First degree murder charges are incredibly serious, as it is one of the most dangerous crimes there is. If you plan your defense wrong you may even end up with a life sentence. But still, there is no reason to panic if you get yourself a good legal advice. There are generally two defense strategies with that charge: defendant admits that he had committed murder, or defendant denies that accusation. A defendant who has admitted to committing murder can assert that it was committed in self-defense or that they were not liable, for example by being incapacitated. It is a good way to get clear of that charge; that is if the defendant has sufficient proof to present to the court. About limitations of self-defense in Texas, you can read here.
Another argument that defendant can use is that prosecution hasn’t proved that defendant killed deliberately, willfully, etc. Also, that argument, while may be supported by further proof by the defendant, does not require that proof, since it is the prosecution that should provide evidence about crime details. As it stands, legal defenses can vary by state, and by facts present in the current case. So it is highly recommended that defendants should consult their attorney that is versed in the state’s laws. Following are defense avenues that defendant can use if they are Accused of Murder.
Mistaken identity defense
One of the most used arguments that defendants use in the first degree murder cases is that prosecutors charged the wrong person or that of mistaken identity. The defendant usually tries to support that assertion by presenting an alibi, evidence that they were somewhere else and therefore could not commit the crime they are accused of. Another avenue that defense may pursue is that of a challenging of the evidence that asserts that defendant was at the crime scene, such as witness testimony and even forensics results.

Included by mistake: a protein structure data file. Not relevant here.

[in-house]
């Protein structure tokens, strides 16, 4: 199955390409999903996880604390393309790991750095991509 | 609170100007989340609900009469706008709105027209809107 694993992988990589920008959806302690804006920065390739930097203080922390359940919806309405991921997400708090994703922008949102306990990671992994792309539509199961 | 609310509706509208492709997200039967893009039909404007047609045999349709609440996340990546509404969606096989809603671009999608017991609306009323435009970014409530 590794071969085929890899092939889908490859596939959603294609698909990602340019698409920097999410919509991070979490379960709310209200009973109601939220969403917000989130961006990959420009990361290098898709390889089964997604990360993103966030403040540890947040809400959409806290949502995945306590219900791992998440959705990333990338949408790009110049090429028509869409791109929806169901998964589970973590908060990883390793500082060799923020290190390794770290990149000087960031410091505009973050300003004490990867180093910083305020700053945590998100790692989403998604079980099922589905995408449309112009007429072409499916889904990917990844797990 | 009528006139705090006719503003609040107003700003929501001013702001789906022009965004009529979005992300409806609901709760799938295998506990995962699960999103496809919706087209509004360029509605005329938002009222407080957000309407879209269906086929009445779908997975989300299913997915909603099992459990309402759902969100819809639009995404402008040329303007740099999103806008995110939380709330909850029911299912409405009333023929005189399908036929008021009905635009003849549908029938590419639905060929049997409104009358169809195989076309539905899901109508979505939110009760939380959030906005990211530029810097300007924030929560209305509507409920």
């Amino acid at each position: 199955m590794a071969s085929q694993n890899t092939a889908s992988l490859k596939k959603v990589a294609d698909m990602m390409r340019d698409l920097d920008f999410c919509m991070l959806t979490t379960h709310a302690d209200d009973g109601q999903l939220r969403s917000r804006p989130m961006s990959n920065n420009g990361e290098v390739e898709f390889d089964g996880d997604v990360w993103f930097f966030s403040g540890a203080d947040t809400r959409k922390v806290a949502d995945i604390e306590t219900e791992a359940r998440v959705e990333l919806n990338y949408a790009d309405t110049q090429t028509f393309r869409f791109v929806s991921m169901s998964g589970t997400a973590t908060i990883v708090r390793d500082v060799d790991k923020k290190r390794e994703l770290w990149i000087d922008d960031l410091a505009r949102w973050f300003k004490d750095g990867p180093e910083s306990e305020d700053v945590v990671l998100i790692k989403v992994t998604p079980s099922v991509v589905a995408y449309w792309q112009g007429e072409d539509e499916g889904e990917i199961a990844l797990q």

Justifying a homicide
Of course, not every homicide is a first degree murder. One of the most common legal justifications for a homicide is that of self-defense or the defense of others.
Murder for self-defense
If the defense decides to follow that avenue, then it must show to the court that the killing was a result of a perceived threat that was sufficient to inflict in the defendant a fear of bodily harm or even death. As such, the defendant cannot be an instigator of violence and should have used force that was proportional to the perceived threat. Besides that, defendant’s first response, by some states’ requirement should be an attempt to leave the danger, and only if that failed should they resort to violence.
Simple example: if the defendant is attacked and manages to incapacitate the attacker using non-lethal methods, for example, a stun gun, then their next action should be to flee the danger and not killing the attacker. That requirement differs if a person is attacked in their house, depending on a state.
Killing while defending others
Sometimes the only way to protect another person will be to commit a killing. Defense of others usually meets the same requirements as self-defense: timely use of force attempts to leave a dangerous situation, not initiating violence and facing the reasonably perceived threat.
Exercise of duty
In a line of law enforcement, there are times when usage of lethal force is justified. As such, killings that were committed in certain circumstances are not classified as first degree murders or even usual murders. As long as such an act was not committed with a negligence, unlawful intent and recklessness and in the exercise of duty, then it qualifies as justified homicide.
Murder as an accident
Accidental killings, depending on the circumstances and state laws, do not usually constitute murder. Some of those accidents may lead to being charged with manslaughter but it will still not constitute as first degree murder unless that accident takes place during the criminal activity committed by the defendant.
In the most states insanity, defense in case of first degree murder accusation is recognized as valid one. That defense usually requires psychological tests of the defendant, as they should not be able to recognize the wrongness of their action to be marked as insane.
If you are arrested for murder, you should contact a criminal defense attorney familiar with state laws to discuss your case and work out possible defense avenues against a first degree murder charge.